He’s 99 percent right and I said so on Saturday in writing about Biden’s whiny critique of him. Of all the shots Grandpa Joe could take at Graham, complaining that he’s a bad friend because he won’t conclusively presume his and Hunter’s innocence in the Burisma matter is among the lamest. Even in the context of a presidential campaign in which Biden is running as the candidate of establishment restoration, scolding a longtime Senate colleague for following up on an accusation of corruption instead of being a buddy and ignoring it reeks of cronyism.
And since when does Joe Biden always and everywhere play nice with his friends on the other side of the political aisle? Need I remind anyone of this?
Vice President Joseph R. Biden Jr. created a stir Tuesday at a campaign speech in Virginia when he told the crowd that Mitt Romney’s policies would enable the banking and financial sectors to “put you all back in chains.”
The remark came roughly two-thirds of the way through Mr. Biden’s 30-minute speech, which was delivered to a crowd that included many African-Americans at the Institute for Advanced Learning and Research in Danville, Va.
“Romney wants to let the — he said in the first hundred days, he’s going to let the big banks once again write their own rules, unchain Wall Street,” Mr. Biden said. “They’re going to put you all back in chains.”
“When Joe Biden was the vice presidential nominee in 2008, he tore the bark off John McCain and Sarah Palin, nobody asked him, hey, will that hurt your friendship,” said Graham this morning to Brian Kilmeade, correctly. He won seven Senate elections in Delaware and two national elections as VP and has spent all but two of the past 46 years in one of those two jobs. The guy knows how to play rough with friends to advance his goals when circumstances require it.
And I reiterate that it’s actually poor strategy for him to grumble about Graham out of one side of his mouth when he’s telling Democratic voters out of the other side that he’s going to leverage his warm relations with Senate Republicans once he’s president to usher in a new era of bipartisanship. Graham’s insistence on investigating Burisma and the personal affront Biden has taken at it makes it appear that Biden has badly overestimated the GOP’s appetite for compromise (which he has). And it suggests that President Joe won’t react well to the first attempts by McConnell and others in 2021 to roadblock his agenda.
The smarter play here would have been to shrug at Graham’s investigation and say, “They won’t find wrongdoing and Lindsey knows that. And once this has blown over, he and I will do what we always do by putting aside our differences and working on legislation together.” Why make an enemy of Graham, one of the more compromise-minded Republicans in the Senate, when you don’t have to?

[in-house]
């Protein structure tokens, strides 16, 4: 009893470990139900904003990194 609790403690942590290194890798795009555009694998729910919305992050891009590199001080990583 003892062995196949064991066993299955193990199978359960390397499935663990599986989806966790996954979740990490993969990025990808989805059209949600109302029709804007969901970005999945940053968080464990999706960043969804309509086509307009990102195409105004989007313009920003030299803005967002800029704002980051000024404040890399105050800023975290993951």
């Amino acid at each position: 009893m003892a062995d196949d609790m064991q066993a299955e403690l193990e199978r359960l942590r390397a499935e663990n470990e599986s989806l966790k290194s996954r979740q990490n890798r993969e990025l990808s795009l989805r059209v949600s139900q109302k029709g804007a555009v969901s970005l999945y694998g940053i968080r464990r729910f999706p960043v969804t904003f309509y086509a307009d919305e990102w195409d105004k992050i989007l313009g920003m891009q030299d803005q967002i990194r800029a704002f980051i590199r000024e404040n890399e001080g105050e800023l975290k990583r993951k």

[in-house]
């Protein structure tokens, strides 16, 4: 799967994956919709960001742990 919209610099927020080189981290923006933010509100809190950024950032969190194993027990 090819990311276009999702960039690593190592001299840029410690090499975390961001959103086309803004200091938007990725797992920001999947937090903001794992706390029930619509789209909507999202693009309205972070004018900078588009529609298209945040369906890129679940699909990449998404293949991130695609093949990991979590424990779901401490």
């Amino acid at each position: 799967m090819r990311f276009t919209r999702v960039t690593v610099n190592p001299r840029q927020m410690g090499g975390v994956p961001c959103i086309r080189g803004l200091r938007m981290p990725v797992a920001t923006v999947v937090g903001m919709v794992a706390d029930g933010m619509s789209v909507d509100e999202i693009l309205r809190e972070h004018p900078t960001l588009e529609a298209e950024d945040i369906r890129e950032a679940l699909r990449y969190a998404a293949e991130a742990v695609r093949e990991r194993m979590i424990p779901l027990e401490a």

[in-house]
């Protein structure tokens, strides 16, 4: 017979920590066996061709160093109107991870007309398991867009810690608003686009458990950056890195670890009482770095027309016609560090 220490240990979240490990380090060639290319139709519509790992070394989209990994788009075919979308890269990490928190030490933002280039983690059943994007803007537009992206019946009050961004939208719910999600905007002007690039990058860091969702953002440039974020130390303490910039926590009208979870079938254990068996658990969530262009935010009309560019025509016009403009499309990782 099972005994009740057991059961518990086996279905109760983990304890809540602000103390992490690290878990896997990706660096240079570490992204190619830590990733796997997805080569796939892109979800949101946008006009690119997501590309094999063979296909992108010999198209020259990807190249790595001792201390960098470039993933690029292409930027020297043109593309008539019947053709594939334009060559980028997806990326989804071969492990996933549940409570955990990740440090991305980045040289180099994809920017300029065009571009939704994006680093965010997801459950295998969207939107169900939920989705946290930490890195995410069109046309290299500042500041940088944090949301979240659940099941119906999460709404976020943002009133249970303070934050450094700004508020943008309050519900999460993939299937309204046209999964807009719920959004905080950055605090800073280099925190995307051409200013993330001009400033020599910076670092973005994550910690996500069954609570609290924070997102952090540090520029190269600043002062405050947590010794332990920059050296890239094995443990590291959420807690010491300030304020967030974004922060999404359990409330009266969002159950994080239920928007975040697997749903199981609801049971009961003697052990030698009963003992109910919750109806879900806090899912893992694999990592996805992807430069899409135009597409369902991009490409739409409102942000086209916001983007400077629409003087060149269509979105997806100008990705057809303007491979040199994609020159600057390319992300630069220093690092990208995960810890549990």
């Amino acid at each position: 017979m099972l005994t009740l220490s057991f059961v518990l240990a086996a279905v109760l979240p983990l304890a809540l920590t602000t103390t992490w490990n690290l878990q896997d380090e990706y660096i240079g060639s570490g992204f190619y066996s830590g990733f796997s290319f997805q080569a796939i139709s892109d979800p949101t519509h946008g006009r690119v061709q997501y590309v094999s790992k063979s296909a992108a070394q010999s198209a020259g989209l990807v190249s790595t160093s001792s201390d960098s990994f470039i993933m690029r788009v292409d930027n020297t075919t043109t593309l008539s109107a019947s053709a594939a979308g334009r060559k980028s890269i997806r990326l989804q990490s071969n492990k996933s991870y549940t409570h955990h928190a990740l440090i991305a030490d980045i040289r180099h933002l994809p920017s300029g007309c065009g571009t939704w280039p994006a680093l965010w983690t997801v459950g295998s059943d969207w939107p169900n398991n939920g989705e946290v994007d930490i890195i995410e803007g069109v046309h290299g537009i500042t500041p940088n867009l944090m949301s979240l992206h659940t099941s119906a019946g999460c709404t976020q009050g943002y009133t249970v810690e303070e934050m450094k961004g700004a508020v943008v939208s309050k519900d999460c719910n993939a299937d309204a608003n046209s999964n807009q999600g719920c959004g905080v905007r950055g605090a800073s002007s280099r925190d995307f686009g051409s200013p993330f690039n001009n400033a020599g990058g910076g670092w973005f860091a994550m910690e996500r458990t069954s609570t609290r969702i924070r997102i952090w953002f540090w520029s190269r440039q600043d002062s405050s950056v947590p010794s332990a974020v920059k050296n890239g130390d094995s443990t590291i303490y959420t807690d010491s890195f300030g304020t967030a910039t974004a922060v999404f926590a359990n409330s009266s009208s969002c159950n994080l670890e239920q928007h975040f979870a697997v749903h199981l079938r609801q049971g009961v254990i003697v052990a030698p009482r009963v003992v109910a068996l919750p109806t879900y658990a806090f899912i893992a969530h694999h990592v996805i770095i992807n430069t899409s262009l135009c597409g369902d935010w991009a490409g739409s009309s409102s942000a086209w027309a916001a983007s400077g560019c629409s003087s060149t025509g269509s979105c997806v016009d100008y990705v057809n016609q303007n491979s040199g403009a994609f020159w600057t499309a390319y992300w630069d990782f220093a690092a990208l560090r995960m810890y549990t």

Eh, Biden knows that Graham’s an opportunist. If he wins the presidency and wipes away the Trump GOP, Graham will be the first Republican to call him with congratulations and tell him that he was secretly rooting for him all along.
But like I say, Graham is only 99 percent right. I’d argue with two points he makes in the clip below. “Nobody in the media seems to care about what role Hunter Biden played in terms of stopping the investigation of Burisma,” he complains within the first few seconds, and he’s right. But of course no one in the GOP seemed to care either until recently, even though the party controlled both houses of Congress for two years. The right-wing interest in Hunter’s corporate activities and Joe’s possible role in protecting him just so happened to coincide almost perfectly with Biden’s reentry into politics as a presidential candidate this past spring. That’s the absurdity at the heart of the Ukraine scandal: It’s farcical to imagine Trump taking an interest in what Biden was up to as vice president if Biden hadn’t joined the race. If Trump was going to investigate officials from the previous administration as part of a general anti-corruption effort, Hillary Clinton obviously would have been his top target and feelers on Barack Obama would have been put out. Biden has taken precedence because he’s a potential Trump opponent, and for no other reason. If Hillary joined the race tomorrow, Rudy Giuliani would be twisting arms for Clinton dirt before the close of business.
Second, although Graham is right that Biden would happily unload on a friend like McCain in the name of winning an election, campaigning isn’t squarely analogous to what Graham is doing right now. Biden’s not complaining that Graham will endorse Trump and rally for him against Biden next year. He’s complaining that Graham is using his official power as chairman of the Judiciary Committee to chase an allegation of corruption by two members of the Biden family. And the thing is, I bet he’s right that Graham himself quietly believes there’s nothing to it. Graham held off on launching this investigation for weeks, after all, taking a lot of criticism from Trump allies in the process despite the fact that he’s otherwise one of the most compliant toadies the president has in the Senate. He probably fears that it’s another conspiracy-minded Trump rabbit hole, like the CrowdStrike server, and that he’ll be blamed by MAGA Nation if he opens an investigation and then finds nothing to substantiate the accusations against Biden. He may even consider investigating Biden a form of dirty pool if he believes that the point of the Burisma probe isn’t so much to prove that the Bidens engaged in wrongdoing as to suggest that they did. Even a baseless charge can hurt Biden’s polling, after all, if only on “electability” grounds.
Exit quotation: “My friendship with these people are not going to keep me from asking questions that somebody needs to ask. I represent the people of South Carolina.”